Monday, May 17, 2010

DePaul University

A couple of postings ago (April 3, 2010), I alluded to DePaul University in Chicago's Lincoln Park neighborhood as exemplifying a community that, I felt, had a unique college-town feel amidst the larger city. Last week, I was in downtown Chicago for an academic conference, so I decided to take the "L" (short for elevated trains) up to DePaul (Fullerton Ave. station). DePaul also has professional schools downtown, but I focused on the main Lincoln Park campus (see this three-dimensional map of all campus buildings). Signage is plentiful, both for the university and the surrounding community.

An interesting juxtaposition of traditional and modern is the university's Concert Hall (formerly the Chapel), which has a solar panel nearby for alternative energy purposes (shown by the third column, going left to right, of the building's facade).

Another attractive area on campus is known as The Quad and St. Vincent's Circle. I took two photos of this area, one from a distance and the other (the insert) closer to the Circle.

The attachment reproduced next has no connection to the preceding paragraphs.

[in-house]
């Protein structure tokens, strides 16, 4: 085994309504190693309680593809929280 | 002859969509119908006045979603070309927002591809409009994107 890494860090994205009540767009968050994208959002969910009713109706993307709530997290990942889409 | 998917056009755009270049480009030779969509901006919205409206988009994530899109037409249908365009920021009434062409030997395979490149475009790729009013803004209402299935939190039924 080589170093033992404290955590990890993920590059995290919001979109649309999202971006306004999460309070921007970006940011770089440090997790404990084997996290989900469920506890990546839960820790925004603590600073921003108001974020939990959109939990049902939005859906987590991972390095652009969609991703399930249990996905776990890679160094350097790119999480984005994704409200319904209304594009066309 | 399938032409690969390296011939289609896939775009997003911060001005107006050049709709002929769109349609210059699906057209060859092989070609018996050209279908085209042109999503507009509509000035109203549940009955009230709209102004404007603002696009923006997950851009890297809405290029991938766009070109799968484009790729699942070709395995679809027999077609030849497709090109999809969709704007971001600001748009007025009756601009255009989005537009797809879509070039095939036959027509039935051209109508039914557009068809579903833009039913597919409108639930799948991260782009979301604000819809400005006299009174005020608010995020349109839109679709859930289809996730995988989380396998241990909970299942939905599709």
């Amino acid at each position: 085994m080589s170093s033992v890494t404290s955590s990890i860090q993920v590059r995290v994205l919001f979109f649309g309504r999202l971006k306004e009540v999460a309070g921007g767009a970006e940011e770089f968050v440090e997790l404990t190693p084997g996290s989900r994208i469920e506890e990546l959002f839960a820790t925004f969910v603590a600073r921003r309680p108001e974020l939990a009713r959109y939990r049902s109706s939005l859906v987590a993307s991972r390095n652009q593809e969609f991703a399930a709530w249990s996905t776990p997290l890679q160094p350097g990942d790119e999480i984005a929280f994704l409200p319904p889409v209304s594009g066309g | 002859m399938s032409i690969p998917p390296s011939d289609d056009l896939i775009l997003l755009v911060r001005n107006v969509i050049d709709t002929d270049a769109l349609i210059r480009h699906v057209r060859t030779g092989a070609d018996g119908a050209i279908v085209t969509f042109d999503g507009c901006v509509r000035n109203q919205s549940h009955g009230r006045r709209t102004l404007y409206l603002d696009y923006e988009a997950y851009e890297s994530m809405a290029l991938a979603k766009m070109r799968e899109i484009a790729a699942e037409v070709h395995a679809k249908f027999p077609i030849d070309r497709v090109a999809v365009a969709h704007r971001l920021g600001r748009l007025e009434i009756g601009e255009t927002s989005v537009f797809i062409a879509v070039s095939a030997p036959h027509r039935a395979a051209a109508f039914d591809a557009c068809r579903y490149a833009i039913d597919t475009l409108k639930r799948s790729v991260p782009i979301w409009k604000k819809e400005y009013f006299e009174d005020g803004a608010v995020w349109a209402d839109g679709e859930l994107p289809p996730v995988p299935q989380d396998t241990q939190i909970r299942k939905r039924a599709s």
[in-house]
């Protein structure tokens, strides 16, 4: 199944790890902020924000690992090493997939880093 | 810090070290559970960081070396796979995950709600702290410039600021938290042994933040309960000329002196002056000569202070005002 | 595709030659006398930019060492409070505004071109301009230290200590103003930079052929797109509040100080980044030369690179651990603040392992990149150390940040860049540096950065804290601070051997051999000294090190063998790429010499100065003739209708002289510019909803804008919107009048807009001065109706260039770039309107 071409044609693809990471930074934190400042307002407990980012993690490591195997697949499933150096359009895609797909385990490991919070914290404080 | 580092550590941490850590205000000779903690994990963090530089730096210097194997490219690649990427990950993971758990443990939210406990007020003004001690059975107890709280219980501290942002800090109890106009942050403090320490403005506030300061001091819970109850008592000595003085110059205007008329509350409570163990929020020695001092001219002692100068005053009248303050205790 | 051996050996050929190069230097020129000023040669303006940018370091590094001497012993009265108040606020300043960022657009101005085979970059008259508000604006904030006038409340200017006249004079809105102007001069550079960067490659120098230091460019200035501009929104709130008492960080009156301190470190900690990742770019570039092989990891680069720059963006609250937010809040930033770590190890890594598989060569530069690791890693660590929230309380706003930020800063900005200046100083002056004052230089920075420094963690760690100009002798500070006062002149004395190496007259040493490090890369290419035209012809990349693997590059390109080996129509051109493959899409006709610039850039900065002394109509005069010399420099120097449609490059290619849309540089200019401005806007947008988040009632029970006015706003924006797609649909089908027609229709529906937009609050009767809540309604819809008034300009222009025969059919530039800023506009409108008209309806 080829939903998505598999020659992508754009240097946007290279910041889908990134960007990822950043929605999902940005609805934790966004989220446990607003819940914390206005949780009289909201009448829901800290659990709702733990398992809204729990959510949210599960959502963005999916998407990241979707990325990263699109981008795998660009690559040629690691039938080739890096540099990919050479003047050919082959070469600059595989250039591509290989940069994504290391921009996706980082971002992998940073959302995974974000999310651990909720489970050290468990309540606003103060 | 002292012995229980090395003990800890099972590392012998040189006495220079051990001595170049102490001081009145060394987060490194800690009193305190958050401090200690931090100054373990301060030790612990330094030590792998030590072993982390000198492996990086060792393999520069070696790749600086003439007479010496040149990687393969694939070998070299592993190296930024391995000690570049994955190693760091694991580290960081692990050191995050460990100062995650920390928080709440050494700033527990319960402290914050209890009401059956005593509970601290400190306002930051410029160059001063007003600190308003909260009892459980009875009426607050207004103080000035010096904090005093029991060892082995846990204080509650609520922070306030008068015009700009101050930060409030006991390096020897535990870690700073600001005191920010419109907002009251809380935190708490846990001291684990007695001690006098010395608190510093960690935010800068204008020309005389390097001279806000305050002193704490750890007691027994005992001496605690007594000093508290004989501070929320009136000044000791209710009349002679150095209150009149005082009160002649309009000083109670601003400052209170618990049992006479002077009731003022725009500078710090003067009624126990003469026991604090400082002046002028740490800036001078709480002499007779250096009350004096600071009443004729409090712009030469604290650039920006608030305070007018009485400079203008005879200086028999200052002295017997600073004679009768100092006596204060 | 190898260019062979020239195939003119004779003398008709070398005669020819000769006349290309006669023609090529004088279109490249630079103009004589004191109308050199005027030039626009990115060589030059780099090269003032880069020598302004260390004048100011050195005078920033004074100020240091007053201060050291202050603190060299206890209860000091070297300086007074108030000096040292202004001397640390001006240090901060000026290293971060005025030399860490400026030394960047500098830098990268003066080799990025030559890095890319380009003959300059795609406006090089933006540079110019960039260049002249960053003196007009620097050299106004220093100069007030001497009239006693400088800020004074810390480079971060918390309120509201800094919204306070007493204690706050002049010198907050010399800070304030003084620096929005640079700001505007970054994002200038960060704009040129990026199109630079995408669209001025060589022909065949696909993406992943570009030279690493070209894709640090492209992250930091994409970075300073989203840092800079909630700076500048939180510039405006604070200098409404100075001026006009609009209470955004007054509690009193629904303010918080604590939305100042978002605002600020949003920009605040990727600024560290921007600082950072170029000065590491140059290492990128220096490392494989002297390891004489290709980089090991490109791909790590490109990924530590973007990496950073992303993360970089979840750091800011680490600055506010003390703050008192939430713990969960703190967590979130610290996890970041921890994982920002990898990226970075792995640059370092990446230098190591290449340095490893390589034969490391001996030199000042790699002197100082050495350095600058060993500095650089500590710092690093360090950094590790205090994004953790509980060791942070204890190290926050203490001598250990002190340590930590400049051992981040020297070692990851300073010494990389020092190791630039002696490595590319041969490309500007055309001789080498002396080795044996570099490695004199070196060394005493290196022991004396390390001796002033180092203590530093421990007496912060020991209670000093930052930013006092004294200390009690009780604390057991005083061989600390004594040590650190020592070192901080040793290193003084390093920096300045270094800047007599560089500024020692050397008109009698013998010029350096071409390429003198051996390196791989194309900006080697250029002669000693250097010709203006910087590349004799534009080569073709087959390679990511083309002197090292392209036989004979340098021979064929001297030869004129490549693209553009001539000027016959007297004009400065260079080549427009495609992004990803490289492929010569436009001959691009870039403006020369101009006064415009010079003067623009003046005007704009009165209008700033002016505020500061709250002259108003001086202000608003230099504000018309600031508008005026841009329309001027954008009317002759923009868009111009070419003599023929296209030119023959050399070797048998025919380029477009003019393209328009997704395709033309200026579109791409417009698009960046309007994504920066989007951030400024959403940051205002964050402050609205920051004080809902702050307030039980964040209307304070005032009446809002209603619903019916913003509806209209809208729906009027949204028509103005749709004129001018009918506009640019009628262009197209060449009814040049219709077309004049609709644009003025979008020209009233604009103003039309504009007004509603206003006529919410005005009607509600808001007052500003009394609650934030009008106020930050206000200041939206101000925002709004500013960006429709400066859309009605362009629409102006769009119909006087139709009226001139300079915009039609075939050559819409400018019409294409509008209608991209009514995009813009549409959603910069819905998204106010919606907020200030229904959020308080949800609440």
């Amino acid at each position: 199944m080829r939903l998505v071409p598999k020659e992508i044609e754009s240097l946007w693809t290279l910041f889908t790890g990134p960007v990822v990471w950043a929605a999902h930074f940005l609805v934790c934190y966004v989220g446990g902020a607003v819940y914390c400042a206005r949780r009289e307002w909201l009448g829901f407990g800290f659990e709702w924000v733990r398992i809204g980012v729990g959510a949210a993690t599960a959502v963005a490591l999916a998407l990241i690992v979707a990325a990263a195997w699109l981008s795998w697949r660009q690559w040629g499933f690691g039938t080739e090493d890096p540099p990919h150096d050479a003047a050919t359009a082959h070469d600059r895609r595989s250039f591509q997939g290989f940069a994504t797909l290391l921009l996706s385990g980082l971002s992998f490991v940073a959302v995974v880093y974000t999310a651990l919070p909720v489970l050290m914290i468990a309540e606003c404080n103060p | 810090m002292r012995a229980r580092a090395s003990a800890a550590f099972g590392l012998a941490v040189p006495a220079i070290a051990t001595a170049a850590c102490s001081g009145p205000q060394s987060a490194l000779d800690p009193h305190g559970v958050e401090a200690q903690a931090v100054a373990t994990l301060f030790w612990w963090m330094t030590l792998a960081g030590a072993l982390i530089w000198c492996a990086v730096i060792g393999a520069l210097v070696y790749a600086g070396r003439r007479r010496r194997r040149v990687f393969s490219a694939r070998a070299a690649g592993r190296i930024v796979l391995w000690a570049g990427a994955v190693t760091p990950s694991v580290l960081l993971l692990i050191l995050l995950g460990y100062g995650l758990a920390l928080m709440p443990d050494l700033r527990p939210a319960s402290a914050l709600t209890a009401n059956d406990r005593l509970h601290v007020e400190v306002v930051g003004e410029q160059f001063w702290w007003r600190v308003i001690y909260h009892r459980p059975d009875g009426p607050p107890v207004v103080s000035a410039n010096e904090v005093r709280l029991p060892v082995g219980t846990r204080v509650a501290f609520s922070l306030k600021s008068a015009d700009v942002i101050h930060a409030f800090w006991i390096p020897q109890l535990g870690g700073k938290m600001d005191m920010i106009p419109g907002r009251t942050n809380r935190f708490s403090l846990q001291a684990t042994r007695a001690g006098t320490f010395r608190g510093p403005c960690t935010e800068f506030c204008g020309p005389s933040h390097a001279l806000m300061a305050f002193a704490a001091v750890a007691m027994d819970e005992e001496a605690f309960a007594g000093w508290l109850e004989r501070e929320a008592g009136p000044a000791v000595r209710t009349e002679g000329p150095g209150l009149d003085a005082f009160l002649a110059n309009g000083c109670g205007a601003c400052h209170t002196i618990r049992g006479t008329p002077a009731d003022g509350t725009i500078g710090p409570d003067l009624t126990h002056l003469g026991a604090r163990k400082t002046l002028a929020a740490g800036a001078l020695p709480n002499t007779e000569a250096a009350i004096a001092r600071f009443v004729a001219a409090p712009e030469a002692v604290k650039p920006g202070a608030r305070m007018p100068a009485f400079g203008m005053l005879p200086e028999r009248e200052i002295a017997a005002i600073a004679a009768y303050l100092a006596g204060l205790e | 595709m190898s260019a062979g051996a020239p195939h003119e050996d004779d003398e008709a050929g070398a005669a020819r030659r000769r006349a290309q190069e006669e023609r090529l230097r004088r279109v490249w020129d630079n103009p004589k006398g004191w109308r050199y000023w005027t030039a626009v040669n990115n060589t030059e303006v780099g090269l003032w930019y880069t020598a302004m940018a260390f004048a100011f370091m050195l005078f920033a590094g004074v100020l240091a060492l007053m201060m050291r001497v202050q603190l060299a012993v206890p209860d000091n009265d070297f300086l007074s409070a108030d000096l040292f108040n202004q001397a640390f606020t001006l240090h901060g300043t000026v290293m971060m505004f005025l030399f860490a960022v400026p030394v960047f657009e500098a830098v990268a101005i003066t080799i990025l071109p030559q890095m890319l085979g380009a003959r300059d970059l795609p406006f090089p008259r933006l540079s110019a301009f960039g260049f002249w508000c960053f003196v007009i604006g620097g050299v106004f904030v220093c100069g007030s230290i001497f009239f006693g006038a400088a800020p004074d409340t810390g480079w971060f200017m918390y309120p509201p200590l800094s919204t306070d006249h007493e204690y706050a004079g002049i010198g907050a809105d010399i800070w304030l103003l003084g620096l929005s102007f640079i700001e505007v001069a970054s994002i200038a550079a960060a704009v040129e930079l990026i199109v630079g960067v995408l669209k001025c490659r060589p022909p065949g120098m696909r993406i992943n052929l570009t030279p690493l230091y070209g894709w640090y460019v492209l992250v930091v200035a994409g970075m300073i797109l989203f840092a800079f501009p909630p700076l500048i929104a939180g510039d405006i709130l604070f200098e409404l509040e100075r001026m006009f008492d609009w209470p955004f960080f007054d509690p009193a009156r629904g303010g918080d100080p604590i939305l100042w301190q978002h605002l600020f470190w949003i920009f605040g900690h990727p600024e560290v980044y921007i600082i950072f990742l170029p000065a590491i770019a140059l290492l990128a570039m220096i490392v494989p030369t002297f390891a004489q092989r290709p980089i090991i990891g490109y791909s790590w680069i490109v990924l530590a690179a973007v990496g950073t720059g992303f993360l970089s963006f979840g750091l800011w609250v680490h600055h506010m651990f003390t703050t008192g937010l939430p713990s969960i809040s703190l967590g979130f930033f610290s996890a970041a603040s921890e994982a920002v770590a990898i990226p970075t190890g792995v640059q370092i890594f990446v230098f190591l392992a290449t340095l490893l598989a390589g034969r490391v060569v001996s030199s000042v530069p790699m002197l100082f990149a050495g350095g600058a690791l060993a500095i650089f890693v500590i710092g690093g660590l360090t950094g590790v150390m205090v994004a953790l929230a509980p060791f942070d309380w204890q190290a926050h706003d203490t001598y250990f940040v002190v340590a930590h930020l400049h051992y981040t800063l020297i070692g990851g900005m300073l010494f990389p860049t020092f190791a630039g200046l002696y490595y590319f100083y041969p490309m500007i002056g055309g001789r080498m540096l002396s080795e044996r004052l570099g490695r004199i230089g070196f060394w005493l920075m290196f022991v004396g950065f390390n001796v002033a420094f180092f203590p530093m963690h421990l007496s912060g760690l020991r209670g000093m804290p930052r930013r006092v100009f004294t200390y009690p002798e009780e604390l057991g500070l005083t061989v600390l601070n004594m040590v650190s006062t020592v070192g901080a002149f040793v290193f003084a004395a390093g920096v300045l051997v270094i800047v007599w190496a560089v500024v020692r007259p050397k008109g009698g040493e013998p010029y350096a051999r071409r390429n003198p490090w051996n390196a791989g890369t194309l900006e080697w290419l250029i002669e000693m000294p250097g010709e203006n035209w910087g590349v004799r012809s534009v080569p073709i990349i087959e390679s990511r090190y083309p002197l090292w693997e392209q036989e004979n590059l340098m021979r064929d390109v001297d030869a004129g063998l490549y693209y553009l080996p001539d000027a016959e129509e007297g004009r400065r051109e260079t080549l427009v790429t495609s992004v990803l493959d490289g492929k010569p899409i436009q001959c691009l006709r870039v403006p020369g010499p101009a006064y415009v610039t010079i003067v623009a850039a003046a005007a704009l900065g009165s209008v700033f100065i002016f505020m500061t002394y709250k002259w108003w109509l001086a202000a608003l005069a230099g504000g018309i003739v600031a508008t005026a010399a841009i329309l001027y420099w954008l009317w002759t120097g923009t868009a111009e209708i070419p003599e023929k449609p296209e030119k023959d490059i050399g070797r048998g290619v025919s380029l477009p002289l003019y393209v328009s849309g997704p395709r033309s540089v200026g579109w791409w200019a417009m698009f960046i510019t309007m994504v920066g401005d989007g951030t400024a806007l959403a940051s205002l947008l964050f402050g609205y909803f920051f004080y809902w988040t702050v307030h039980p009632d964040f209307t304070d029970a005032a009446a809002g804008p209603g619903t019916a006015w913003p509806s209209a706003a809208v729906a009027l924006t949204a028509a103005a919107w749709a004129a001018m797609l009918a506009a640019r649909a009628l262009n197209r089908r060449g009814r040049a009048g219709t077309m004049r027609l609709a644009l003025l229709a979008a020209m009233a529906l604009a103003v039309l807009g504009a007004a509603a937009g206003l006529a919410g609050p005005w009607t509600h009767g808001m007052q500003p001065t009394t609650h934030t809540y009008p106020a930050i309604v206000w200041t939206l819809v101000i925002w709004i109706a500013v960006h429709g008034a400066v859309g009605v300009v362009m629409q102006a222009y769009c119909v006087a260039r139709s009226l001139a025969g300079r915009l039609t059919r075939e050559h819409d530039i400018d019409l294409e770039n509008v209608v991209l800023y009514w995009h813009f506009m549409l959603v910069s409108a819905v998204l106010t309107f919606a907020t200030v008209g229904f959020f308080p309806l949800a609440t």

Most buildings on the DePaul campus are constructed in an attractive red-brick style, but the school is not exempt from what I call the "concrete jungle" appearance (an architectural style known as "brutalist").

An oddity of the campus is L train running through it, here by an athletic field.

Talking about sports, DePaul and the city of Chicago named a street on campus (on an honorary basis) for legendary former Blue Demon men's basketball coach Ray Meyer.

DePaul is situated in what is primarily a residential area, and a very nice one at that.

There are also, however, student-oriented businesses near campus (cafes, bars, T-shirt/memorabilia shops, etc.) that are characteristic of college towns. Here are some photos I took in the neighborhood south of campus (shown at the very bottom is the intersection of Webster and Halsted).